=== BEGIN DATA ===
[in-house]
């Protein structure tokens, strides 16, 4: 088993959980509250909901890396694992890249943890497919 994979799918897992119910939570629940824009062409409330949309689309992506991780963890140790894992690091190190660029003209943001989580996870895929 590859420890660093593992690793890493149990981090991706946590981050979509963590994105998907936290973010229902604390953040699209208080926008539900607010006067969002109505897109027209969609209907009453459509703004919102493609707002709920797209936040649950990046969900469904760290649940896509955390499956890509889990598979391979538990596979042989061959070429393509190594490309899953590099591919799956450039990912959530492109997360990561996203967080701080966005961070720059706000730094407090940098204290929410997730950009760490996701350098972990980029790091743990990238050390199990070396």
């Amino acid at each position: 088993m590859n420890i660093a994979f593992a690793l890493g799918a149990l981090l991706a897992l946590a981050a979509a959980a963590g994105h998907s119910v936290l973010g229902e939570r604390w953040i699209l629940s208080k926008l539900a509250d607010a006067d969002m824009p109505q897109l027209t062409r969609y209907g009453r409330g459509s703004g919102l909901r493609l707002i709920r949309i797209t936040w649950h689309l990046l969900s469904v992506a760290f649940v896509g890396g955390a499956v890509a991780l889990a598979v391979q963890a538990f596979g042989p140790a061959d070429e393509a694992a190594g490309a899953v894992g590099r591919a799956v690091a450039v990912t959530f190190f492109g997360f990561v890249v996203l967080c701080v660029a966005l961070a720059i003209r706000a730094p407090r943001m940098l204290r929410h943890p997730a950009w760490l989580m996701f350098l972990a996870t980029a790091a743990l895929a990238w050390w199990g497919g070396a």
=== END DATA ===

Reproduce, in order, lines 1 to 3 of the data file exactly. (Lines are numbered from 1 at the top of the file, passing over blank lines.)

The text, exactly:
[in-house]
């Protein structure tokens, strides 16, 4: 088993959980509250909901890396694992890249943890497919 994979799918897992119910939570629940824009062409409330949309689309992506991780963890140790894992690091190190660029003209943001989580996870895929 590859420890660093593992690793890493149990981090991706946590981050979509963590994105998907936290973010229902604390953040699209208080926008539900607010006067969002109505897109027209969609209907009453459509703004919102493609707002709920797209936040649950990046969900469904760290649940896509955390499956890509889990598979391979538990596979042989061959070429393509190594490309899953590099591919799956450039990912959530492109997360990561996203967080701080966005961070720059706000730094407090940098204290929410997730950009760490996701350098972990980029790091743990990238050390199990070396």
């Amino acid at each position: 088993m590859n420890i660093a994979f593992a690793l890493g799918a149990l981090l991706a897992l946590a981050a979509a959980a963590g994105h998907s119910v936290l973010g229902e939570r604390w953040i699209l629940s208080k926008l539900a509250d607010a006067d969002m824009p109505q897109l027209t062409r969609y209907g009453r409330g459509s703004g919102l909901r493609l707002i709920r949309i797209t936040w649950h689309l990046l969900s469904v992506a760290f649940v896509g890396g955390a499956v890509a991780l889990a598979v391979q963890a538990f596979g042989p140790a061959d070429e393509a694992a190594g490309a899953v894992g590099r591919a799956v690091a450039v990912t959530f190190f492109g997360f990561v890249v996203l967080c701080v660029a966005l961070a720059i003209r706000a730094p407090r943001m940098l204290r929410h943890p997730a950009w760490l989580m996701f350098l972990a996870t980029a790091a743990l895929a990238w050390w199990g497919g070396a």